Wednesday 9 November 2022

A chaotic day

It's been a chaotic day.

Two Mute Swans at the Round Pond were in the early stages of bird flu and looking very sad and droopy.

But there is nowhere to take them. The Royal Parks policy is that birds with flu should not be touched and should be left to die, after which the corpses will be collected with hygienic precautions for the humans involved, and disposed of. It took them six days to remove the body of a teenage cygnet on the gravel strip, during which scavengers of all kinds were picking at it and spreading the infection. This attitude seems to be both inhumane and stupid, but there's nothing we can do in the face of officialdom.

Birds that are injured but otherwise healthy can be dealt with. Here Jon Ferguson of Wildlife Rescue takes a swan with a dog bite on the neck to the holding pen at Kensington Gardens where it will be properly treated -- by volunteers from Wildlife Rescue, of course, as the parks have no Wildlife Officer at the time when one is most needed. But obviously sick birds can't be mixed up with them.

The park management has refused to allow the sheds at the Ranger's Lodge, where there is plenty of space, to be used for caring for sick birds, although volunteers would be willing and able to look after them.

A sick Egyptian Goose had collapsed in the territory of another pair and was being savagely pecked.

We tried to drive the attacking pair off but they kept coming back. Luckily a swan came to our rescue by attacking the pair -- it was his territory too and he wouldn't allow them back. He left the sick Egyptian alone. I think it was dying, but at least it could die in peace.

Better news from the Italian Garden. The missing female swan has turned up after several days' absence, looking sleek and unruffled. Heaven knows where she's been, and you can't ask her.

She was with her mate in one of the fountain pools.

But there is still no sign of the dominant male from the Long Water. His mate was below the Italian Garden, the only swan on that part of the lake.

It looks as if the borehole at the Italian Garden, which has reliably supplied the water for the lake since the polluted Westbourne river was diverted in the 19th century, is giving trouble at last.

There are two other boreholes now, both near the Diana fountain.

Beside the dismal events it was a normal day. The Coal Tit in the Flower Walk was in a skittish mood and it took me some time to coax her down from a tree.

No shyness from the usual pair of Magpies that pursue me along the edge of the Long Water.

A Carrion Crow played with a fallen leaf.

A Great Spotted Woodpecker called from a tree near the Italian Garden.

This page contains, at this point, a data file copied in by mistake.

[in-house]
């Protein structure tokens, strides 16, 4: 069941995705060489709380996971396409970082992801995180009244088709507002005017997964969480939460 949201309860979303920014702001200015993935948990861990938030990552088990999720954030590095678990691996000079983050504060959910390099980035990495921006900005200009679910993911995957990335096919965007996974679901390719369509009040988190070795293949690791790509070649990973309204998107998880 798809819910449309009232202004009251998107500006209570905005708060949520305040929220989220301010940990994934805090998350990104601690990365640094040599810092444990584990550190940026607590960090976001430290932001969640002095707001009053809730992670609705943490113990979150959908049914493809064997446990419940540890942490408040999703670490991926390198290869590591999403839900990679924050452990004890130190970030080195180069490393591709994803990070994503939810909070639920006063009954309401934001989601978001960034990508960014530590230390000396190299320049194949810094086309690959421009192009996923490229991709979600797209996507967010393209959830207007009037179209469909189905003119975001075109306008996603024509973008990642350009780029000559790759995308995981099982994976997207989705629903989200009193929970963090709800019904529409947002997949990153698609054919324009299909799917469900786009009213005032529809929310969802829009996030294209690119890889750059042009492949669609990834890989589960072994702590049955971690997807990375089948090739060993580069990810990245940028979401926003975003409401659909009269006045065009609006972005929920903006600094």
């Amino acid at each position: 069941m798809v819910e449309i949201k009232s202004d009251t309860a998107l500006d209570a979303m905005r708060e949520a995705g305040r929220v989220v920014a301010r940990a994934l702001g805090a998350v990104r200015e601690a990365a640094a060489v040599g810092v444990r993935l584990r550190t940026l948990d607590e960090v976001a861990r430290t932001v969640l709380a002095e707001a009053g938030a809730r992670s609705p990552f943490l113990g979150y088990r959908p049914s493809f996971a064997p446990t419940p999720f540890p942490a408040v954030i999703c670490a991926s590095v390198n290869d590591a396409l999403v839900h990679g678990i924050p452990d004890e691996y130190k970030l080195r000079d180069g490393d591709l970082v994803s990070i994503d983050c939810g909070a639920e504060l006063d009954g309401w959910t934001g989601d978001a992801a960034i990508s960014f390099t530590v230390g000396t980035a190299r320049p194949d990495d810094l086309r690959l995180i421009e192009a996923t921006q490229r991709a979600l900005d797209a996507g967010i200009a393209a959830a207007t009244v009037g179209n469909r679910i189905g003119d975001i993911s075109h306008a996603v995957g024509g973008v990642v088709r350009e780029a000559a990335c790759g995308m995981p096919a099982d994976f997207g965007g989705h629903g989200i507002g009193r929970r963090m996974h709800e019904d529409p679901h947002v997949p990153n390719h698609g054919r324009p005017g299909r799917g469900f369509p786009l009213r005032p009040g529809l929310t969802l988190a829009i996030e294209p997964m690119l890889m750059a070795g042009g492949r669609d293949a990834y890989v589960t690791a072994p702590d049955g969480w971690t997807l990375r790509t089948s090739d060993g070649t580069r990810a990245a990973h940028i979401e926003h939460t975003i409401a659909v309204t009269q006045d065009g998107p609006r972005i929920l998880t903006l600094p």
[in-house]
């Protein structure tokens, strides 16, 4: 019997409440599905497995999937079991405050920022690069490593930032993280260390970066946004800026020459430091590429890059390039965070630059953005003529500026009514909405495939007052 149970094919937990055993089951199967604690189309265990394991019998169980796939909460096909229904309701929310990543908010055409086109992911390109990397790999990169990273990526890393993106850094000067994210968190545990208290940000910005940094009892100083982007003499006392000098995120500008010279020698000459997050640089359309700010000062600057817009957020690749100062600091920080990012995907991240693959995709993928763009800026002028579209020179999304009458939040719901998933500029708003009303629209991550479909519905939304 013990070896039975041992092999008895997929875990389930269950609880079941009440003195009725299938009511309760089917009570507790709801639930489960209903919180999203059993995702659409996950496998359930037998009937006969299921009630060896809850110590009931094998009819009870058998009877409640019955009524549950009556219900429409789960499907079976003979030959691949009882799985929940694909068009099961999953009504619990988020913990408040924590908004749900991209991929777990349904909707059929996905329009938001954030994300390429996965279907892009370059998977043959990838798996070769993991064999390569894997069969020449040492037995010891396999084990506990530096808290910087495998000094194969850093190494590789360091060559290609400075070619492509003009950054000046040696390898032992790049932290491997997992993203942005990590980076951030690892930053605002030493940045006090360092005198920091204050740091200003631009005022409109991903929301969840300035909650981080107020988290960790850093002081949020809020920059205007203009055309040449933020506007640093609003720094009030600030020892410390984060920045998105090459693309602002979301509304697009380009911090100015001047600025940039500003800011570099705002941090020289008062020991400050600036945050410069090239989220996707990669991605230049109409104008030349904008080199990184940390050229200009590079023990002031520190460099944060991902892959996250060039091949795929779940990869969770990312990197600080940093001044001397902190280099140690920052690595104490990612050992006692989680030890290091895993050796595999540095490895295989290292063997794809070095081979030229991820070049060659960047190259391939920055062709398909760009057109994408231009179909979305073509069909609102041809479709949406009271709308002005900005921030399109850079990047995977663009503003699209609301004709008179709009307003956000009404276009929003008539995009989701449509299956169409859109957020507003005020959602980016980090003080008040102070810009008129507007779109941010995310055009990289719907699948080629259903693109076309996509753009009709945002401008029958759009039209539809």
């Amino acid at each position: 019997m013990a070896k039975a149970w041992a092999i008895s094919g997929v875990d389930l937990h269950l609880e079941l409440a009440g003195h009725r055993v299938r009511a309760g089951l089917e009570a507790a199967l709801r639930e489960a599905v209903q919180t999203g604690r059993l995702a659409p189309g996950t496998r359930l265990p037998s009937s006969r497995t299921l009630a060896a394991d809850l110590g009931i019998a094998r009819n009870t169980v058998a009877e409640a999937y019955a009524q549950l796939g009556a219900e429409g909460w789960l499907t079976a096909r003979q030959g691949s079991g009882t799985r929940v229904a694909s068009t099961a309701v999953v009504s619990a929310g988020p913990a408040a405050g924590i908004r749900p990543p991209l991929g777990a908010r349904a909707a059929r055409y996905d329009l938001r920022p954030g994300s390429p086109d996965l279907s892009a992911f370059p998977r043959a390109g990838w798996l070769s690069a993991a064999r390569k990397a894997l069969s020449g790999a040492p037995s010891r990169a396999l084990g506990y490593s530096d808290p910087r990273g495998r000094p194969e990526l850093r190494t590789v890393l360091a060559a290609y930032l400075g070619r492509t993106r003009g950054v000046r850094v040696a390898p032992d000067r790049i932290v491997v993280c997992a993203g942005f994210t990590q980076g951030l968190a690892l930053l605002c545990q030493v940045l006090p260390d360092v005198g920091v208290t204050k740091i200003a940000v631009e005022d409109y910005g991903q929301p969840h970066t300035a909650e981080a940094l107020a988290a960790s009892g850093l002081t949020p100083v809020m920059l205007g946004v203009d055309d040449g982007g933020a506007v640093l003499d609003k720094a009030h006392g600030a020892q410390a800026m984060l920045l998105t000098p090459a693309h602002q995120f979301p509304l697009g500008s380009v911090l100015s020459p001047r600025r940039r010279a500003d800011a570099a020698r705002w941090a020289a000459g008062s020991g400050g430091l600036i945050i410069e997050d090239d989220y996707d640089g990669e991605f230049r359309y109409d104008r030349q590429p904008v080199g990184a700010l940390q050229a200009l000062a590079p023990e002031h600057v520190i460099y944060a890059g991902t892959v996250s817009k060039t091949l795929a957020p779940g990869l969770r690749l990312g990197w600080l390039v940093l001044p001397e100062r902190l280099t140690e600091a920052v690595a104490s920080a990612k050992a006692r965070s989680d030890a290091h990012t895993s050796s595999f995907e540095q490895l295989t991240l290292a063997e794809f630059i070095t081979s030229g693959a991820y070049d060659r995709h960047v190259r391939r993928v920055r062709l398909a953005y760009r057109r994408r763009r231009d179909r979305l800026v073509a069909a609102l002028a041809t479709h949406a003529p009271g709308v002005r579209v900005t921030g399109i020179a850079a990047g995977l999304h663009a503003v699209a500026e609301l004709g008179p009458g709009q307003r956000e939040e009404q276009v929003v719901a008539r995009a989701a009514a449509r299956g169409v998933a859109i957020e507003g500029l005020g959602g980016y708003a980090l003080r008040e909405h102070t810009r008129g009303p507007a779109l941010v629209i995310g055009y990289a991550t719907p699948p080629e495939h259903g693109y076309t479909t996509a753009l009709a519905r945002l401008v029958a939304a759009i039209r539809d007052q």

A Starling chattered on an umbrella at the Lido restaurant.

Ahmet Amerikali got a picture of one of the Goldcrests in the Dell. There are at least two families, and this one was at the top near the waterfall.

He also got a good shot of a Grey Heron in flight.

One of the two youngest herons was in its usual place on the edge of the Serpentine opposite the island.

A young Herring Gull finished off one of the pigeon eater's victims, a gruesome scene in the beautiful evening light.

The sun was setting over the Round Pond as I came home.


  1. So the bird flu is not over yet. How sad it all is.
    Do you know if bird flu only affects swans geese and ducks or also for example moorhens and our friends in the flower walk?

    1. So far it is only affecting water birds, but that has included ducks, coots and even gulls. Just hoping it gets no wider. There are a few records of humans getting it, with a high mortality. This is a serious disease, not a political gambit like Covid.

  2. The policy of just leaving bird flu victims to just wait until they die seems crazy. Sorry to see the park's birds suffering like this. When I was doing my monthly wildfowl survey on the Pen Ponds in Richmond Park yesterday there was a Black-headed Gull corpse near the causeway, but possibly (hopefully!) nothing to do with bird flu? All the other birds looked healthy, though only one Mute Swan at present, but lots of other species.

    1. The park management's policy is, typically, to save themselvrs trouble in the short term and ignore the consequences.

  3. Pressure needs to be put on Royal Parks to act otherwise nothing will be done. You can help by emailing them
    or ringing them. You can also email local MP for Hyde Park Nickie Aiken. Thank you.

    1. Firing off an email tomorrow morning. This is outrageous and beyond the pall. I am so, so sorry - it must be dreadful to watch so many birds die helplessly.


  4. I know it's a dreadful disease but these creatures deserve to die in dignity and some may actually recover if they are able to rest somewhere away from infecting others.

    1. Just heard that a swan we picked up the day before yesterday is looking better.